With Chris Chenga
It has been here for a while now! Not the virus that has just caught Zimbabwe; the other pandemic. The one that is highly contagious and grossly toxic – the online pandemic.
At the next Annual General Meeting for Twitter and Facebook shareholders, it would take a smart investor to suggest that the online juggernauts should include ‘will you be a jackass?’ within the sign-up questionnaire for new user accounts.
This method of user screening will likely raise shareholders’ value in these companies as it will quarantine bad apples from overall users seeking fulfilment and enjoyment on the platforms. The long game here is that screening’s desired effect will be to boost the multiple revenue streams for social media companies.
Financial and tech analysts have long expressed concern about the mob culture present on social media that has, among many other things, made parents reduce their children’s online presence and even made more mature users close their accounts in order to avoid the sheer brutality and vitriol that rewards otherwise enthusiastic participation on the platforms.
Very often, online social distancing comes too late, when the damage to users is already done.
Mark Zuckerberg and Jack Dorsey have both recently travelled to Africa, overtly expressing excitement in the potential that the continent offers their businesses. They are noticeably ambiguous about where exactly either of them would setup or expand physical operations.
That could be because CEOs do not act on their own discretion; they have stakeholder expectations to manage. Recently, Silver Lake and Elliot Management injected over a billion dollars into Twitter, demanding three new board seats as part of the consideration. It is widely acknowledged by industry analysts that the new seats were included by the private equity partners to ensure that Dorsey pursues a more effective user fulfilment and enjoyment strategy, quickly! He may not end the year as CEO.
Happy users bring in more returns on investment, and apparently Jack hasn’t kept many users as happy as investors would have hoped.
Twitter has always been treading lightly with investors, exactly because of the ‘mosh-pit’ and bullying culture that the company has failed to pacify over the years. The platform has struggled to encourage the continuity of threads, which are assumptively the most pragmatic feature of the public interaction capability that Twitter offers users; direct messaging, for contrast, is deliberately structured for discrete communication.
Mobs and bullies typically disband threads, overcoming the substantive and courteous interaction of which investors have long desired Dorsey to sustain. The same goes for the Facebook comments section. It is stubbornly dominated by mobs and bullies even though the company has deployed many tactics to stem toxicity.
In fact, besides the video quality agitation, Facebook LIVE has struggled because instant vitriol in the comments section has taught brands to stay away from the feature.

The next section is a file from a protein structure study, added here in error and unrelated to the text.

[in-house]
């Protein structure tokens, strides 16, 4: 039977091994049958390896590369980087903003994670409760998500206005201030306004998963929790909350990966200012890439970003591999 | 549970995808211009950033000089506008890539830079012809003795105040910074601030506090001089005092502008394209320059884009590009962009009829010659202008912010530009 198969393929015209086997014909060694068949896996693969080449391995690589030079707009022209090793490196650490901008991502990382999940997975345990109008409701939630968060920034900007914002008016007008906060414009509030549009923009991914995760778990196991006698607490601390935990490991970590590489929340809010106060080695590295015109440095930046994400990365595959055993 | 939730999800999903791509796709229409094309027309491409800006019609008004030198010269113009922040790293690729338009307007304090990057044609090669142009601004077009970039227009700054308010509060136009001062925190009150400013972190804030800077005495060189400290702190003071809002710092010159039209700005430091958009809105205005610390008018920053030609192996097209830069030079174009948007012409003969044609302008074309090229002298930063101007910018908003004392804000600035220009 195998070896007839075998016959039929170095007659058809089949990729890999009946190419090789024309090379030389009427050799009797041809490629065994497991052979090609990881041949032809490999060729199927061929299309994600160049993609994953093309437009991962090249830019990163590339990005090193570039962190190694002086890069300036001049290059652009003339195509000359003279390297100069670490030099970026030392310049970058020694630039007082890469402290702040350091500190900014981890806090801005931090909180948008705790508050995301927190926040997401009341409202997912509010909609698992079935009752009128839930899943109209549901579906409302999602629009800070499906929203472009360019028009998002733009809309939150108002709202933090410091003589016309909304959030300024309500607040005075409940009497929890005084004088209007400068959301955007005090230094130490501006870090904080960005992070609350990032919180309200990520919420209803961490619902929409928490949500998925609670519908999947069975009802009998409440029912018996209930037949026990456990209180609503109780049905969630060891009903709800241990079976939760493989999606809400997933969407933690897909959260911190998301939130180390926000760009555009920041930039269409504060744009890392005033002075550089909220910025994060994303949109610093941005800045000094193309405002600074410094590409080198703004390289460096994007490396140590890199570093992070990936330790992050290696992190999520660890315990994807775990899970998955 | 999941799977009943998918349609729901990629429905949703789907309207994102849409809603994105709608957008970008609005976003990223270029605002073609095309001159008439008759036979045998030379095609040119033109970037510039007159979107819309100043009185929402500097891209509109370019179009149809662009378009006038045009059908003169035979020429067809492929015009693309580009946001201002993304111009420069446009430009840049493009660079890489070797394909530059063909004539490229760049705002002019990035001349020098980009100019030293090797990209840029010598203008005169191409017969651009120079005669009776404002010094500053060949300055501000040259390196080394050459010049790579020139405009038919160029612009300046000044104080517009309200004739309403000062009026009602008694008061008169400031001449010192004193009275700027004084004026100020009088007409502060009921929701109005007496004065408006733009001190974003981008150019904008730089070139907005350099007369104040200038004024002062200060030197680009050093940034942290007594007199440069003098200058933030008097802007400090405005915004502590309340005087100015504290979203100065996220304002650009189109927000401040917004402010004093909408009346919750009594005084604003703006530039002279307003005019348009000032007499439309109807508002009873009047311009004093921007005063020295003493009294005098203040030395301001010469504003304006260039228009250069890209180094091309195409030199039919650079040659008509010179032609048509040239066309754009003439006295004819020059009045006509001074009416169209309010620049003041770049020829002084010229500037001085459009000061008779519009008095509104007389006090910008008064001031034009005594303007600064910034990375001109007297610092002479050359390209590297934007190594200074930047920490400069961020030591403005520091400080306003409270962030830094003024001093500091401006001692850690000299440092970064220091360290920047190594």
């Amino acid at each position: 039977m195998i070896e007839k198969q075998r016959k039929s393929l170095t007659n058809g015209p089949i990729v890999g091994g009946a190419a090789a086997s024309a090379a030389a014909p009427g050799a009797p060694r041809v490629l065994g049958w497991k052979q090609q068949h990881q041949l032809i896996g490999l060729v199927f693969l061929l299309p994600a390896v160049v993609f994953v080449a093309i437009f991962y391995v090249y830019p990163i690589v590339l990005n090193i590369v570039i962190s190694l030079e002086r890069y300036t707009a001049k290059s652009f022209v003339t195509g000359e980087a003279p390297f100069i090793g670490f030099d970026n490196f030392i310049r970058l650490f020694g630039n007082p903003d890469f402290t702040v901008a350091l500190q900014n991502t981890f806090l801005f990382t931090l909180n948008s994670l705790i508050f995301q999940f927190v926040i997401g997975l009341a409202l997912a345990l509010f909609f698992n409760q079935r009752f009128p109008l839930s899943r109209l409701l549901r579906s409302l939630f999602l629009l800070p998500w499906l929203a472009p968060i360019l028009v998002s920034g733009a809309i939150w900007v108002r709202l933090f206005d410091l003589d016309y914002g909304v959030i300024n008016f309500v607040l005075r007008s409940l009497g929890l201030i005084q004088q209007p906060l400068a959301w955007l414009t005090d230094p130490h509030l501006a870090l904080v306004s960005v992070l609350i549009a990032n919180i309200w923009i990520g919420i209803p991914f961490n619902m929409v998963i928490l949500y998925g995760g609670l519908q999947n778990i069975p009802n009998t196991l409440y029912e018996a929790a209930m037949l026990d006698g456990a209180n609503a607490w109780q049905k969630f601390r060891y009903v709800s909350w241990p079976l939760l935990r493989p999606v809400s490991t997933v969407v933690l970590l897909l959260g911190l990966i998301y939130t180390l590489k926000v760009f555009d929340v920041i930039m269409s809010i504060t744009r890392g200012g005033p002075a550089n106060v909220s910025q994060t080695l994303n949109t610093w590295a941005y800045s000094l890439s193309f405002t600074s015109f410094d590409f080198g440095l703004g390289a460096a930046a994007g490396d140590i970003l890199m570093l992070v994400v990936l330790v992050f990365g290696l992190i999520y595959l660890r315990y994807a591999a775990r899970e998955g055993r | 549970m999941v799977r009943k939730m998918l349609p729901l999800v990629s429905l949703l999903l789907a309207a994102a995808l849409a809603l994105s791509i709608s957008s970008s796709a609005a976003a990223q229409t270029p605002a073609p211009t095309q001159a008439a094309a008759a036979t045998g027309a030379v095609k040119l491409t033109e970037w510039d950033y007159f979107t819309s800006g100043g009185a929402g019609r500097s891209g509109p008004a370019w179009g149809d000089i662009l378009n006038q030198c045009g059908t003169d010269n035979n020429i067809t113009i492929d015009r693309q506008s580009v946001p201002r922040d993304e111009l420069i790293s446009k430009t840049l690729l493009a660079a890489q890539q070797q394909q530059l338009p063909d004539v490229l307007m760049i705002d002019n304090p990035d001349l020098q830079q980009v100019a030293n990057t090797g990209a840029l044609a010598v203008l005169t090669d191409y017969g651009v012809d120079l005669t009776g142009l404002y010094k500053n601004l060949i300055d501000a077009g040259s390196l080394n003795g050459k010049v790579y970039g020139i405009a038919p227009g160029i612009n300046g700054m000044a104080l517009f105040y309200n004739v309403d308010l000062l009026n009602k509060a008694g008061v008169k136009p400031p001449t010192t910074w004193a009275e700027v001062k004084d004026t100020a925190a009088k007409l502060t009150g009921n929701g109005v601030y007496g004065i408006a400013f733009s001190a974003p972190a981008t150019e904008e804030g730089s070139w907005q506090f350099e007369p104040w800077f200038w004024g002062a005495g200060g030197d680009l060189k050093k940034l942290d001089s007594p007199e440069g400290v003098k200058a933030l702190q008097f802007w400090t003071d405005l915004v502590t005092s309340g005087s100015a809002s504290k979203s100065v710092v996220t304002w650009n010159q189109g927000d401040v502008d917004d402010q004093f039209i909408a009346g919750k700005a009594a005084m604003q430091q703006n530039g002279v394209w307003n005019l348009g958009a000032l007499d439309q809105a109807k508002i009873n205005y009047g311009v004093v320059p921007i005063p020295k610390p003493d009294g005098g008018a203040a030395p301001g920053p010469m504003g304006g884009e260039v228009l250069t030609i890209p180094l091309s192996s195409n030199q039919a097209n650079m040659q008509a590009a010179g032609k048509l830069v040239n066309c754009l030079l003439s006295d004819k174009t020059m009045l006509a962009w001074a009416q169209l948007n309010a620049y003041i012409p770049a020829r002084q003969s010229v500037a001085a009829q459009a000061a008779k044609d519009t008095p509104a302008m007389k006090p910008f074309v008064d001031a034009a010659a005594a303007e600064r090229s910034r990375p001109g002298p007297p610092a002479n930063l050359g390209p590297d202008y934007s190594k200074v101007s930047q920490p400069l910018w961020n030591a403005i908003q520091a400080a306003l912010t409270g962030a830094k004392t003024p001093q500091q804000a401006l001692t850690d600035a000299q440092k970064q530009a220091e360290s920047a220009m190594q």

Are people generally vile, toxic?
Are people generally bad tempered? That may be too broad a query to place on social media executives like Zuck and Jack. It would be overly nit-picky to hold both of them answerable to the attitudes of each and every node within a network of online communities, especially as these attitudes are consequential to the overall harmony of a universal social media experience.
Silver Lake and Elliot wouldn’t be that obsessive compulsive.
However, it does make business sense to stratify online communities. It is astute capital stewardship for the CEO to appraise the culture of each online country and measure its propensity for toxic, vile traits. While one cannot determine if people are generally bad-natured, vile and toxic, a smart CEO would assess which countries exude these traits more than others.
This is a strategy to guide the investment proposition for each country, especially operational investment.
Twitter, and Facebook, are only going to psychically invest in markets that closely reflect the desired humanity that makes the business of keeping users fulfilled and happy. In this way the social media business is just like the tourism business, where countries compete to be more friendly, welcoming, and hospitable than others.
That one Swedish guy in Switzerland
In February 2018, on a train ride from Zurich to Davos, part of the Zimbabwean delegation heading to the World Economic Forum shared a compartment with a Swedish digital media investor.
This Swedish guy already had interests in South Africa but was expanding into East Africa, cognisant of the prospects of 5G infrastructure development in that region.
A journalist on the Zimbabwean delegation took the opportunity to remind the investor that Zimbabwe was ‘open for business’; implicitly trying to convince the Swede to consider the country.
Politely, as if not to give off a lack of interest or curiosity to the typically warm and friendly Zimbabwean, the Swedish investor took out his mobile device. He skimmed through Twitter using its search features to do an appraisal of the country’s online activity records.